There’s a two-storey warehouse wall in Melbourne’s western suburbs where man-made concrete uniformity has been transformed. On this enormous vertical surface is a complex, apparently natural scene that has no clear structure but nonetheless seems alive with meaning.
A programme to teach young children the basics of philosophical thinking in UK schools has been shown to help them progress in maths and reading. A new study evaluated the use of the Philosophy for Children (P4C) programme in which primary school children are guided through discussions of questions such as “Should a healthy heart be donated to a person who has not looked after themselves?” or “Is it acceptable for people to wear their religious symbols at work places?”
The programme is intended to help children become more willing and able to question, reason, construct arguments and collaborate.
Over the past few years, I’ve organized philosophy workshops around the world: with students at Palestinian and Indonesian universities, Hasidic Jews in New York, teenagers in Brazil and an Iroquois community in Canada.
I chose the locations deliberately along various lines of conflict: Israel and Palestine, Islam and the West, religious orthodoxy and urban modernity, social and racial divisions in Brazil, and the struggle of Native Americans with the legacy of colonialism.
Michael Abrash, the chief scientist for Facebook's Oculus, took the stage during day two of the F8 Developer Conference in San Francisco to blow everyone's mind with some trippy optical illusions. During the keynote, Abrash highlighted some interesting illusions to explain how we can trick our eyes into thinking what we're seeing is reality. And according to Abrash, these perceptions, and the assumptions our brain makes about them, are what make virtual reality work.
Lao Tzu, author of Tao Te Ching, was a philosopher and poet of ancient China. As founder of philosophical Taoism, he's a legendary figure dated back to the 6th Century BCE and supposedly a contemporary of Confucius. Throughout history, Laozi's work has been embraced by various anti-authoritarian movements.
Nature's pollinator's can be quite the blessing, especially for a tribe in Nepal which hunts their wild honey laced with natural psychoactive properties. Referred to as "mad honey," the sticky substance is used as a medicine and soft drug, but can even lead to serious complications if abused. Dipak, the translator of this for this short clip takes a valuable lesson when he overdoses on some of the honey.
Until recently, research into psychedelic drugs have been strictly forbidden despite their therapeutic potential. These trends are changing however as more researchers are taking the leap into the reality of MDMA. MAPS, a non-profit organization, is sponsoring FDA-approved clinical research to develop psychedelic-assisted therapies into prescriptions for mental health. The research focuses on adults on the autism spectrum and whether or not the therapy can enhance functional skills and quality of life with those dealing with social anxiety.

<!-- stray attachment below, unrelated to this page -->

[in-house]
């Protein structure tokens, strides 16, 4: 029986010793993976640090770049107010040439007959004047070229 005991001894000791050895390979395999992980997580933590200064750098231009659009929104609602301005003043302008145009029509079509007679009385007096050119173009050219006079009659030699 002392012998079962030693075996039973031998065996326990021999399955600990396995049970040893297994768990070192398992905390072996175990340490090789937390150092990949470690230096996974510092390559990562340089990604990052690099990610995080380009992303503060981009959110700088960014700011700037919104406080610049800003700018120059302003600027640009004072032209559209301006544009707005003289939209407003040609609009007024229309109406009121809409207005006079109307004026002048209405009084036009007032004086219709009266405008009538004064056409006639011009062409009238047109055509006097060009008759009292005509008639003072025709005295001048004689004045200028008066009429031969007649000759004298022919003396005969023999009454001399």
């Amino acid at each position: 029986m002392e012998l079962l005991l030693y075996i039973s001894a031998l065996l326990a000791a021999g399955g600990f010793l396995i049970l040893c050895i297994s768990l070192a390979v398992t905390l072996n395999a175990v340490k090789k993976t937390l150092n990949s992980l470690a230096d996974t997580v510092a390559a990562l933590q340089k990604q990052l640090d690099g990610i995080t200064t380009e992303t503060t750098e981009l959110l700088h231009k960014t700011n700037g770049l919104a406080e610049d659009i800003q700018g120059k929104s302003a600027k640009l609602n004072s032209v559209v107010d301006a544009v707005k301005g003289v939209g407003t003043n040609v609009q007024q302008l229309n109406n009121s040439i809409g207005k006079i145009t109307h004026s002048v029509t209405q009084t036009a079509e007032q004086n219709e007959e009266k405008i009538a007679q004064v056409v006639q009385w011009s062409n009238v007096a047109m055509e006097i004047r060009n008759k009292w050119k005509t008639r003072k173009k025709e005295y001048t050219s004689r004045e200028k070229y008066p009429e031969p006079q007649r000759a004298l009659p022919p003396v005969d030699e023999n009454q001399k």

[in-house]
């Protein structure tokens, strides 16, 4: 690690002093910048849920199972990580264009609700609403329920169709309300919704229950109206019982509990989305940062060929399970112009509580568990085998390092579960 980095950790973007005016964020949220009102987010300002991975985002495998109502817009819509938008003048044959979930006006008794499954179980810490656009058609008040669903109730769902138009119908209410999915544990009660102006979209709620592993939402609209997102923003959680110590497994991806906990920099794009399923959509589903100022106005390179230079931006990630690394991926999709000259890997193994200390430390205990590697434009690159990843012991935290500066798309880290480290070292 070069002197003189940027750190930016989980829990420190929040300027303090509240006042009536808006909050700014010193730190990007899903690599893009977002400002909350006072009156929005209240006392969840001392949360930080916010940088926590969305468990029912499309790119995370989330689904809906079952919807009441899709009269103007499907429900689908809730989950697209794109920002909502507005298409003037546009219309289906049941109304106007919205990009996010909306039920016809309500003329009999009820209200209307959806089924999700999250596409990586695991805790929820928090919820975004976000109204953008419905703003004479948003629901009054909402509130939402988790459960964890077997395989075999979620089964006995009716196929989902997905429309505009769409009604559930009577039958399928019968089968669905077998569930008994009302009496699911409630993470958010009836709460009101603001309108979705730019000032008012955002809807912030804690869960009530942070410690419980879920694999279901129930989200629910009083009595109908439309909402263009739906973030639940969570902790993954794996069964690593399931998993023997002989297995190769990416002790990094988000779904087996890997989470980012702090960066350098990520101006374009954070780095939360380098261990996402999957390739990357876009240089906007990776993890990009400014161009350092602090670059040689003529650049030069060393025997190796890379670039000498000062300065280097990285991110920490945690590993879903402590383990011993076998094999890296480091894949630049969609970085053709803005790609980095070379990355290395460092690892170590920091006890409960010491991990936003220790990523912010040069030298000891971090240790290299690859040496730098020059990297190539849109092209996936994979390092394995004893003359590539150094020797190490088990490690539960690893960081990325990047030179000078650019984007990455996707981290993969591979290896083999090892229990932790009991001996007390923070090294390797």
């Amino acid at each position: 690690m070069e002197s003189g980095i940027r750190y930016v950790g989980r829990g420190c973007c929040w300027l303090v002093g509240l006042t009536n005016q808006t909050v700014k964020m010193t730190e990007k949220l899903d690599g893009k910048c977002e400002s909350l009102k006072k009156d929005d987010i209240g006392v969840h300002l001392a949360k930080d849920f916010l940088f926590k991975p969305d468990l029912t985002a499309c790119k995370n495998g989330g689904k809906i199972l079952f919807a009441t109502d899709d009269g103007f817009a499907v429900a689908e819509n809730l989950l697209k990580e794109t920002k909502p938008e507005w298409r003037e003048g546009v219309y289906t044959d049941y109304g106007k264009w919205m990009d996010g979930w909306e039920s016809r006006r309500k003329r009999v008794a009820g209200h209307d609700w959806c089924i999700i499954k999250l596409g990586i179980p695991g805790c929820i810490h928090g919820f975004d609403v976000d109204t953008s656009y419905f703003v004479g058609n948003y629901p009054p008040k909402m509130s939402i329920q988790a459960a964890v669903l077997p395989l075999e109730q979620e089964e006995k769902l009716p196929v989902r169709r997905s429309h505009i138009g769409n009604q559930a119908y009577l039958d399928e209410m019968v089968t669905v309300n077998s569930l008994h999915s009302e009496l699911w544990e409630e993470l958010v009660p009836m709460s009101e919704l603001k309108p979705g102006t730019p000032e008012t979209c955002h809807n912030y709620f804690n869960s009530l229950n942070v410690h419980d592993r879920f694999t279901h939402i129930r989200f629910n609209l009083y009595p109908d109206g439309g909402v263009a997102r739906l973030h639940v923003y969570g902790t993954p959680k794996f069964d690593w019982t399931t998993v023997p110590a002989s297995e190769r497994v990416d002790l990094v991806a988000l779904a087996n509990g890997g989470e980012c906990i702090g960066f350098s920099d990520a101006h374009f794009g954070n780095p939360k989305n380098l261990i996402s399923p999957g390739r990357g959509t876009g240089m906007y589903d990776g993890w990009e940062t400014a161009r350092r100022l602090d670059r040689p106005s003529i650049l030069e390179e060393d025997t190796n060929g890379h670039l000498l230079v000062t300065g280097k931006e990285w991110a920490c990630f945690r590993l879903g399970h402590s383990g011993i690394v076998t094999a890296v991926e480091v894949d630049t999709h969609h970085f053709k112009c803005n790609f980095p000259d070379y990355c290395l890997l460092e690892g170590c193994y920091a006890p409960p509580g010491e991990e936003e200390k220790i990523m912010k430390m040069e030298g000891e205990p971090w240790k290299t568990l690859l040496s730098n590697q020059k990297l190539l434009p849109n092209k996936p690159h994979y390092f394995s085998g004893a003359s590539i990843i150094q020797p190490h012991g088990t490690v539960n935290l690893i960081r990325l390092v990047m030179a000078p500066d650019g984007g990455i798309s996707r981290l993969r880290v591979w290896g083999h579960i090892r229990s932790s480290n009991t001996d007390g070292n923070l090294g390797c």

There's no doubt children come equipped with wild imaginations, but what happens there's actual truth behind it all? That's exactly what happened when a young boy named Ryan began experiencing nightmares at the age of four.
It wasn't until he turned five that he decided to finally confront his parents about his past life which centered around being an actor and working on various movies in the 1930s.
Receiving mainstream publicity and as one of the best known cases of alleged alien abduction, the Travis Walton story has generated quite a bit of controversy over-time. After spending years hiding from the public-view, another witness named Steve Pierce is finally coming forward with his perspective on the incident.
When you look up at the blue sky, where are the stars that you see at night? They’re there but we can’t see them. A firefly flitting across a field is invisible to us during the day, but at night we can easily spot its flashes. Similarly, proteins, viruses, parasites and bacteria inside living cells can’t be seen by the naked eye under normal conditions. But a technique using a fluorescent protein can light up cells' molecular machinations like a microscopic flashlight.
Is the Earth now spinning through the “Age of Humans?” More than a few scientists think so. They’ve suggested, in fact, that we modify the name of the current geological epoch (the Holocene, which began roughly 12,000 years ago) to the “Anthropocene.” It’s a term first put into wide circulation by Nobel-Prize winning atmospheric chemist Paul Crutzen in an article published in Nature in 2002. And it’s stirring up a good deal of debate, not only among geologists.
The recent earthquake in Nepal demonstrated yet again how difficult it is to reliably predict natural disasters. While we have a good knowledge of the various earthquakes zones on the planet, we have no way of knowing exactly when a big quake like the 7.8-magnitude event in Nepal will happen.